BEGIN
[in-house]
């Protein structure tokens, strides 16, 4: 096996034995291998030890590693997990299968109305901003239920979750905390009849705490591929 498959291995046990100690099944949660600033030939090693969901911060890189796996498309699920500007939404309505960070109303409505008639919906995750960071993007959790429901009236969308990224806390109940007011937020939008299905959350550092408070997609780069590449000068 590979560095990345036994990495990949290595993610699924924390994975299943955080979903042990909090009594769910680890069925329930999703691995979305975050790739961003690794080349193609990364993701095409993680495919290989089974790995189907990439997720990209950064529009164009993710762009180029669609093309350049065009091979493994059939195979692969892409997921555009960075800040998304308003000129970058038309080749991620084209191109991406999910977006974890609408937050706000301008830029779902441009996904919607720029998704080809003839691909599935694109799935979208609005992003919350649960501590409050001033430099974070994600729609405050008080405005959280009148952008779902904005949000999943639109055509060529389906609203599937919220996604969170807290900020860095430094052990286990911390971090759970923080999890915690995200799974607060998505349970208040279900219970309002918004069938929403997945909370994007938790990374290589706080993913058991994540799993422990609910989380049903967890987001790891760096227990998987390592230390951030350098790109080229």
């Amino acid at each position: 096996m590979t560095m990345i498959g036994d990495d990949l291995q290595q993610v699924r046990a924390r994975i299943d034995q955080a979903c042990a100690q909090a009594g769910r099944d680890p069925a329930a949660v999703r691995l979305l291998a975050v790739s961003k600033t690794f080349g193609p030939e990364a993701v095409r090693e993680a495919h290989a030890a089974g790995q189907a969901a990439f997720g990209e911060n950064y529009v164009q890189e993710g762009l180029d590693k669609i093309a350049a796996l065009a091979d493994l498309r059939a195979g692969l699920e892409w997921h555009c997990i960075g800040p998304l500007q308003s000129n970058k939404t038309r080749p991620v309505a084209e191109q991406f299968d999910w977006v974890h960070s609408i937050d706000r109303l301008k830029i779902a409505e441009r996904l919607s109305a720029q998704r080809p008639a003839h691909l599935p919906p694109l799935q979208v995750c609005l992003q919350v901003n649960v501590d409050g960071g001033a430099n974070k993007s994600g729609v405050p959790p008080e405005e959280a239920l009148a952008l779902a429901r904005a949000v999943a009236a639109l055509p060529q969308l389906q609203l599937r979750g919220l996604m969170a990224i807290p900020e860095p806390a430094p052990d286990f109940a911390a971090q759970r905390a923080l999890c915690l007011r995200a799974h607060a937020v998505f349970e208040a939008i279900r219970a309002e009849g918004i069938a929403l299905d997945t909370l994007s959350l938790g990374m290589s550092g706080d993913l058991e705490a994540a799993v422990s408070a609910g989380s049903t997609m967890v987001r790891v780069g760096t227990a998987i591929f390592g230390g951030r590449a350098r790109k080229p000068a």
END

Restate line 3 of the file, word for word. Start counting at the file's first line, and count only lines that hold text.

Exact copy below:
């Amino acid at each position: 096996m590979t560095m990345i498959g036994d990495d990949l291995q290595q993610v699924r046990a924390r994975i299943d034995q955080a979903c042990a100690q909090a009594g769910r099944d680890p069925a329930a949660v999703r691995l979305l291998a975050v790739s961003k600033t690794f080349g193609p030939e990364a993701v095409r090693e993680a495919h290989a030890a089974g790995q189907a969901a990439f997720g990209e911060n950064y529009v164009q890189e993710g762009l180029d590693k669609i093309a350049a796996l065009a091979d493994l498309r059939a195979g692969l699920e892409w997921h555009c997990i960075g800040p998304l500007q308003s000129n970058k939404t038309r080749p991620v309505a084209e191109q991406f299968d999910w977006v974890h960070s609408i937050d706000r109303l301008k830029i779902a409505e441009r996904l919607s109305a720029q998704r080809p008639a003839h691909l599935p919906p694109l799935q979208v995750c609005l992003q919350v901003n649960v501590d409050g960071g001033a430099n974070k993007s994600g729609v405050p959790p008080e405005e959280a239920l009148a952008l779902a429901r904005a949000v999943a009236a639109l055509p060529q969308l389906q609203l599937r979750g919220l996604m969170a990224i807290p900020e860095p806390a430094p052990d286990f109940a911390a971090q759970r905390a923080l999890c915690l007011r995200a799974h607060a937020v998505f349970e208040a939008i279900r219970a309002e009849g918004i069938a929403l299905d997945t909370l994007s959350l938790g990374m290589s550092g706080d993913l058991e705490a994540a799993v422990s408070a609910g989380s049903t997609m967890v987001r790891v780069g760096t227990a998987i591929f390592g230390g951030r590449a350098r790109k080229p000068a």